Melanoma is a type of skin cancer that develops in melanocytes, the skin cells that make the pigment responsible for your skin and hair color. Melanoma primarily forms on the skin and diagnosis is confirmed by skin biopsy. Treatment can involve chemotherapy, biologic therapy, radiation and surgery, and in some difficult-to-treat cases, a patient can enroll in a clinical trial.
At Levine Cancer Institute, we have a multidisciplinary team made up of nationally recognized leaders in medical, radiology and surgical oncology who collaborate daily so we can provide each melanoma patient with a care plan tailored to his or her specific needs. With more than 12 locations across the Carolinas, we ensure that advanced care is available no matter where you live.
Levine Cancer Institute wants you to focus on your treatment, not the process. That’s why we offer an array of support ranging from nurse navigators who help connect the dots of your treatment, to the Cancer Resource Center which offers information about cancer, support groups and educational classes.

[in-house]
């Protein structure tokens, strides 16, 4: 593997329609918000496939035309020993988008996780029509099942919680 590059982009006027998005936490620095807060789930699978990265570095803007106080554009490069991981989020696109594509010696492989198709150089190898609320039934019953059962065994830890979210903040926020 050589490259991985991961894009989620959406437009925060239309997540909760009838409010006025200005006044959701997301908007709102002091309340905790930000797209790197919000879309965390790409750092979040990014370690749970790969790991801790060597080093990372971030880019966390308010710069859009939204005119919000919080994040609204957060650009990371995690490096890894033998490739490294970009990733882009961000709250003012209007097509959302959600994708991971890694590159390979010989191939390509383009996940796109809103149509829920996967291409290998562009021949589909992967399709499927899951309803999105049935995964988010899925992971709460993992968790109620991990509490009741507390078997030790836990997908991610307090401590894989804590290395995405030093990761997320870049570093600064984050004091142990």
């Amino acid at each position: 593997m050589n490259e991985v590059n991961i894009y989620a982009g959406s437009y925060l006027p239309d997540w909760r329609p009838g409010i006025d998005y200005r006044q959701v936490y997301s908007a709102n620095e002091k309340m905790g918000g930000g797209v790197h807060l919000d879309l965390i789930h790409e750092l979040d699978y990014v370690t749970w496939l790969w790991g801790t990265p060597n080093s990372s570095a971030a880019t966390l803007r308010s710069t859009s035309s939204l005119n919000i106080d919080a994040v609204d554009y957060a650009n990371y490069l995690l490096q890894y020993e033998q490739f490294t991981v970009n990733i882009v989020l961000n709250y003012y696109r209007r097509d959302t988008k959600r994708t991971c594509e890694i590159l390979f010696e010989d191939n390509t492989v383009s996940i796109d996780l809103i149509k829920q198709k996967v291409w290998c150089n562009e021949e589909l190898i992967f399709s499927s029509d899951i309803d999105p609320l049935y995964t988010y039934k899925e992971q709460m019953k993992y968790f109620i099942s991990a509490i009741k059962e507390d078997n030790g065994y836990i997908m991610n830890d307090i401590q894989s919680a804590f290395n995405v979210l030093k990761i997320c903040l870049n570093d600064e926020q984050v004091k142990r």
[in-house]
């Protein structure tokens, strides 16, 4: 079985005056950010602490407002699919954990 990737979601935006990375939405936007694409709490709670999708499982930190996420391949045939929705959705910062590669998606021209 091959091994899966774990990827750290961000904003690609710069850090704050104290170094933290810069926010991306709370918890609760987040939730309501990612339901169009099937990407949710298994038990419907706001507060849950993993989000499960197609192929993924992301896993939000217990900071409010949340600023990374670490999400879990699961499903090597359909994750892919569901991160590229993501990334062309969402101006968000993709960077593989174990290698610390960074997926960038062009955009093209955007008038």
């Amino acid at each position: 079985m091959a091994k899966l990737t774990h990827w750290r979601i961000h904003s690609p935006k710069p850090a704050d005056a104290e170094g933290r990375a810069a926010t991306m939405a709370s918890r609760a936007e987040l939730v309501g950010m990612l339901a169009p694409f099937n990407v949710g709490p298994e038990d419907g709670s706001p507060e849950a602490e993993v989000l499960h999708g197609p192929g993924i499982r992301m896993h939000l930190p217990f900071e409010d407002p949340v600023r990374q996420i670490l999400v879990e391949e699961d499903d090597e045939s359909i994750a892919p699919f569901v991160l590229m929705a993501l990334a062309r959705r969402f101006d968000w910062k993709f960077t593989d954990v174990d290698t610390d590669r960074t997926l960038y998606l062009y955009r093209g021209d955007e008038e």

The Scope of Melanoma
While melanoma only accounts for 2 percent of skin cancer cases, it accounts for a majority of skin cancer deaths. The American Cancer Society estimates there were about 76,000 new cases last year and Caucasians are 20 times more likely to get melanoma than African-Americans. The risk increases with age, but it is not uncommon among those younger than 30 years old.